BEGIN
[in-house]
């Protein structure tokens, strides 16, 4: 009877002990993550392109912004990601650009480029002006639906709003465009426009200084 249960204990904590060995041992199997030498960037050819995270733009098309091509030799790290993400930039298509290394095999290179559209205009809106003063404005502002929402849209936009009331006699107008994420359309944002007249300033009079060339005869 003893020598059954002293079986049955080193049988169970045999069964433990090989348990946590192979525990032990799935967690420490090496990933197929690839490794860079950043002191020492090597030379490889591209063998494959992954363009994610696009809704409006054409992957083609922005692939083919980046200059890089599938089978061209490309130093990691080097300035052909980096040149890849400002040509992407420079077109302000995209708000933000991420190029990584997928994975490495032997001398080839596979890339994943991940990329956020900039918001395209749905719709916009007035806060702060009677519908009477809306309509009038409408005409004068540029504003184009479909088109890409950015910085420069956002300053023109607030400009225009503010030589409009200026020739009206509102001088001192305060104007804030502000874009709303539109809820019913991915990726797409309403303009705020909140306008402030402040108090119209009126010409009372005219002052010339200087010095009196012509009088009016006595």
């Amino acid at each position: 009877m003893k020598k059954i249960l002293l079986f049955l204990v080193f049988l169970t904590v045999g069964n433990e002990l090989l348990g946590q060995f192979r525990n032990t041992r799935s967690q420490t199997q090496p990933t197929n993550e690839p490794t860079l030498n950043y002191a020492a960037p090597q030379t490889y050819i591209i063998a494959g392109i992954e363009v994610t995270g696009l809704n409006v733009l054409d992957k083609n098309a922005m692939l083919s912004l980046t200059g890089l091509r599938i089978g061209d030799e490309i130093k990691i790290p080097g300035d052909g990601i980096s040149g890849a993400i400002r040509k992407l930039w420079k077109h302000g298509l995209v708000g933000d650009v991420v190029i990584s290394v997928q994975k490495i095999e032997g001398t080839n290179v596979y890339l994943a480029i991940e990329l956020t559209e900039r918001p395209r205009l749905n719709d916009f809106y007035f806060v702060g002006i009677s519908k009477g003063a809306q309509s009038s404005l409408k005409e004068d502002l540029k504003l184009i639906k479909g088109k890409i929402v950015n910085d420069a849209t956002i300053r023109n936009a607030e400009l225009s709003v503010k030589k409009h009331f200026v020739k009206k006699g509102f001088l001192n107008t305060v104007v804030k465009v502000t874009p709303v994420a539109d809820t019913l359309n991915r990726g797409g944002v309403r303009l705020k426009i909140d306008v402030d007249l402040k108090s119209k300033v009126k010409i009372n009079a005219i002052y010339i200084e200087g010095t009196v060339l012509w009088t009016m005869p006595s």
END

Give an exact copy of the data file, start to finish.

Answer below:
[in-house]
């Protein structure tokens, strides 16, 4: 009877002990993550392109912004990601650009480029002006639906709003465009426009200084 249960204990904590060995041992199997030498960037050819995270733009098309091509030799790290993400930039298509290394095999290179559209205009809106003063404005502002929402849209936009009331006699107008994420359309944002007249300033009079060339005869 003893020598059954002293079986049955080193049988169970045999069964433990090989348990946590192979525990032990799935967690420490090496990933197929690839490794860079950043002191020492090597030379490889591209063998494959992954363009994610696009809704409006054409992957083609922005692939083919980046200059890089599938089978061209490309130093990691080097300035052909980096040149890849400002040509992407420079077109302000995209708000933000991420190029990584997928994975490495032997001398080839596979890339994943991940990329956020900039918001395209749905719709916009007035806060702060009677519908009477809306309509009038409408005409004068540029504003184009479909088109890409950015910085420069956002300053023109607030400009225009503010030589409009200026020739009206509102001088001192305060104007804030502000874009709303539109809820019913991915990726797409309403303009705020909140306008402030402040108090119209009126010409009372005219002052010339200087010095009196012509009088009016006595």
């Amino acid at each position: 009877m003893k020598k059954i249960l002293l079986f049955l204990v080193f049988l169970t904590v045999g069964n433990e002990l090989l348990g946590q060995f192979r525990n032990t041992r799935s967690q420490t199997q090496p990933t197929n993550e690839p490794t860079l030498n950043y002191a020492a960037p090597q030379t490889y050819i591209i063998a494959g392109i992954e363009v994610t995270g696009l809704n409006v733009l054409d992957k083609n098309a922005m692939l083919s912004l980046t200059g890089l091509r599938i089978g061209d030799e490309i130093k990691i790290p080097g300035d052909g990601i980096s040149g890849a993400i400002r040509k992407l930039w420079k077109h302000g298509l995209v708000g933000d650009v991420v190029i990584s290394v997928q994975k490495i095999e032997g001398t080839n290179v596979y890339l994943a480029i991940e990329l956020t559209e900039r918001p395209r205009l749905n719709d916009f809106y007035f806060v702060g002006i009677s519908k009477g003063a809306q309509s009038s404005l409408k005409e004068d502002l540029k504003l184009i639906k479909g088109k890409i929402v950015n910085d420069a849209t956002i300053r023109n936009a607030e400009l225009s709003v503010k030589k409009h009331f200026v020739k009206k006699g509102f001088l001192n107008t305060v104007v804030k465009v502000t874009p709303v994420a539109d809820t019913l359309n991915r990726g797409g944002v309403r303009l705020k426009i909140d306008v402030d007249l402040k108090s119209k300033v009126k010409i009372n009079a005219i002052y010339i200084e200087g010095t009196v060339l012509w009088t009016m005869p006595s």